Airbnb is a problem, not a solution for Metro Vancouver homeowners, renters and cities
(Leon Bennett/Getty Images for Airbnb)
“Unregulated hotels operated in residential properties are disruptive to communities and pose serious safety concerns for guests and neighbors.”
* AirBNB Watch website
Poor Airbnb! The “home sharing” multinational business valued at $25.5 billion is being picked on by mean old city councils around the world!
Watching current television advertising in B.C., you might think Airbnb is practically a charity, helping out cash-strapped homeowners while providing tourists with budget accommodation and friendly experiences all over the world.
But that’s not what Airbnb is about. Airbnb is a problem – not a solution – for many homeowners as well as renters, neighbourhoods, cities and the hotel industry.
In my strata condominium, we recently passed tough new bylaws to outright ban Airbnb.
Why? Because our building owners didn’t buy a condo to see a revolving door of constantly changing guests all year – we want neighbours and a community.
Because there are serious safety concerns about having unknown, unreported visitors having full access to our building.
Nor do we want hundreds of people with no concern for or stake in the upkeep of our building traipsing the halls.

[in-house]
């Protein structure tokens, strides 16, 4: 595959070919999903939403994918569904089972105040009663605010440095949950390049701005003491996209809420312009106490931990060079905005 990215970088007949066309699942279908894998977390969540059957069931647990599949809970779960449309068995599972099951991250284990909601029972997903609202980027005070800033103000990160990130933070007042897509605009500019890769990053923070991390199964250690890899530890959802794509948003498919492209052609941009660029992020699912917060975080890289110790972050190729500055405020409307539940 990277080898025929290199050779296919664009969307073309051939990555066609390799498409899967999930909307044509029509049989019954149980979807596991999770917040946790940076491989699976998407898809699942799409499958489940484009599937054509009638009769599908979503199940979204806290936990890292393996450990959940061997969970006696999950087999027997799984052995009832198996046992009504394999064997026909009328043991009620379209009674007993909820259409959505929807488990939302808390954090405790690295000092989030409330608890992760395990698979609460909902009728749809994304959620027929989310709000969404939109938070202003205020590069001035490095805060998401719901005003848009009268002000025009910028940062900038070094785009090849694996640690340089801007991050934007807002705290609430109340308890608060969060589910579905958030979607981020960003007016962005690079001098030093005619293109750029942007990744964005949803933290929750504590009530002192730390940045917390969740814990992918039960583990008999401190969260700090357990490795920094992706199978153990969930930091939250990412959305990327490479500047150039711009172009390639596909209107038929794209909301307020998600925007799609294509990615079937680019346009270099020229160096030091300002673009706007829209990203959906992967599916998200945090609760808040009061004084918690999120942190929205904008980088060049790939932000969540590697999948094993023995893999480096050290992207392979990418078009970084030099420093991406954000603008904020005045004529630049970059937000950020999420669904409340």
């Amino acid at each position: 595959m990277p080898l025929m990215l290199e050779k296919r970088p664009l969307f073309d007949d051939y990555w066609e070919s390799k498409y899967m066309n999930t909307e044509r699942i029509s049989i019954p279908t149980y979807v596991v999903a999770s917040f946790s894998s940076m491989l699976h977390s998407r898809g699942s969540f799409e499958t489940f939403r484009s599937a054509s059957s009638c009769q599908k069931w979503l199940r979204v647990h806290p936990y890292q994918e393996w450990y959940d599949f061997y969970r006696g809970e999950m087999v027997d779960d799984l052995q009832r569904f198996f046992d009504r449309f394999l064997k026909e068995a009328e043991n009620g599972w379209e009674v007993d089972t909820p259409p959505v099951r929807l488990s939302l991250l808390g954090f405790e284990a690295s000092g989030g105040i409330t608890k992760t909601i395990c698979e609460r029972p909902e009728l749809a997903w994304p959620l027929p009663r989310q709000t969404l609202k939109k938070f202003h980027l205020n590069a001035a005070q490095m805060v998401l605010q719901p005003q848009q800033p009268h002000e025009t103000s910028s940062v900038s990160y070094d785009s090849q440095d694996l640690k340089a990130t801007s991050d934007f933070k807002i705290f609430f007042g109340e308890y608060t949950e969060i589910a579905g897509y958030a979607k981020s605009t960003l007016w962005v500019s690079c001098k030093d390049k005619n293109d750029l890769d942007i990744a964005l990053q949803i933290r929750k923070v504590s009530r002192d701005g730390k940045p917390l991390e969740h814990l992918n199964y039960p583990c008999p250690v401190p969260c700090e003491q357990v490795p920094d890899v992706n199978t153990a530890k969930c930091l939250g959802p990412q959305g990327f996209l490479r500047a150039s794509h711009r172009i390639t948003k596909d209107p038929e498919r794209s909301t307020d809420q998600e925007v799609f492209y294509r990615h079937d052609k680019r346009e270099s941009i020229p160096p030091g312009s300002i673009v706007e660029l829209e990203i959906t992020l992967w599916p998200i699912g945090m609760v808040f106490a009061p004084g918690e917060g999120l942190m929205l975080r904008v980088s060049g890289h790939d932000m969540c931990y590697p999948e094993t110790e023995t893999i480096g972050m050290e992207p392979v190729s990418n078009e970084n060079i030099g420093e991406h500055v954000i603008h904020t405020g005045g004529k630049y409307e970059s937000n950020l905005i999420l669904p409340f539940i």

And most of all, because our building is not a hotel – it’s our home.
For renters, Metro Vancouver’s extremely low vacancy rate of 0.6% and brutally high rents means Airbnb takes potential long-term rental properties off the market – because owners can make more money with pseudo hotels.
So Vancouver is taking legal action against an Airbnb operator, with more lawsuits likely.
It’s no wonder the city is concerned – there are 4,728 Vancouver listings – and 67% are entire homes or apartments, with one-third of hosts offering multiple listings.
But Airbnb is all about making a lot of money. It now has 2.5 million listings in 191 countries and 79 million “room nights” booked per year – and could grow to one billion by 2025.
Without following the rules and respecting neighbours, their business model is simply wrong.
You can’t drill for oil in your backyard or put a giant neon advertising sign on your roof – nor should you be able to run a hotel from your home.
Those rules have to be followed for the protection of both owners, neighbours and visitors – and that must be the guiding principle, not increasing Airbnb’s monster profits at others’ expense.
Bill Tieleman is a former NDP strategist. Read his blog at http://billtieleman.blogspot.com or Email: email@example.com Twitter: @BillTieleman